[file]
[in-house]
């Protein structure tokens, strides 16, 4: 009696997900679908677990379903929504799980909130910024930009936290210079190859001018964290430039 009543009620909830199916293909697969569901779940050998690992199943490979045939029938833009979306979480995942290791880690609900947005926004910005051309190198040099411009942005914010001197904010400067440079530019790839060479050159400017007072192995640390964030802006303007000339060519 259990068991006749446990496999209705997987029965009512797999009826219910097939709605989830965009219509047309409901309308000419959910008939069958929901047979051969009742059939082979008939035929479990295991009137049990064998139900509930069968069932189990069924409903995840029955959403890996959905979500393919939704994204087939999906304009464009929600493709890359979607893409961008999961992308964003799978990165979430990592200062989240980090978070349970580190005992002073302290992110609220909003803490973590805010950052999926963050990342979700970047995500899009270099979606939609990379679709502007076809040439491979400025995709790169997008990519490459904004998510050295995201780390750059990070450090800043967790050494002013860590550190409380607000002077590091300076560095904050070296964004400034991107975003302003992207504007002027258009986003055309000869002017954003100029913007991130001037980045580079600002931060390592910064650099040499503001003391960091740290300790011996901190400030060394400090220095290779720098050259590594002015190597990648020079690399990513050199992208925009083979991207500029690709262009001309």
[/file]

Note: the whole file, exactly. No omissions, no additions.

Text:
[in-house]
């Protein structure tokens, strides 16, 4: 009696997900679908677990379903929504799980909130910024930009936290210079190859001018964290430039 009543009620909830199916293909697969569901779940050998690992199943490979045939029938833009979306979480995942290791880690609900947005926004910005051309190198040099411009942005914010001197904010400067440079530019790839060479050159400017007072192995640390964030802006303007000339060519 259990068991006749446990496999209705997987029965009512797999009826219910097939709605989830965009219509047309409901309308000419959910008939069958929901047979051969009742059939082979008939035929479990295991009137049990064998139900509930069968069932189990069924409903995840029955959403890996959905979500393919939704994204087939999906304009464009929600493709890359979607893409961008999961992308964003799978990165979430990592200062989240980090978070349970580190005992002073302290992110609220909003803490973590805010950052999926963050990342979700970047995500899009270099979606939609990379679709502007076809040439491979400025995709790169997008990519490459904004998510050295995201780390750059990070450090800043967790050494002013860590550190409380607000002077590091300076560095904050070296964004400034991107975003302003992207504007002027258009986003055309000869002017954003100029913007991130001037980045580079600002931060390592910064650099040499503001003391960091740290300790011996901190400030060394400090220095290779720098050259590594002015190597990648020079690399990513050199992208925009083979991207500029690709262009001309």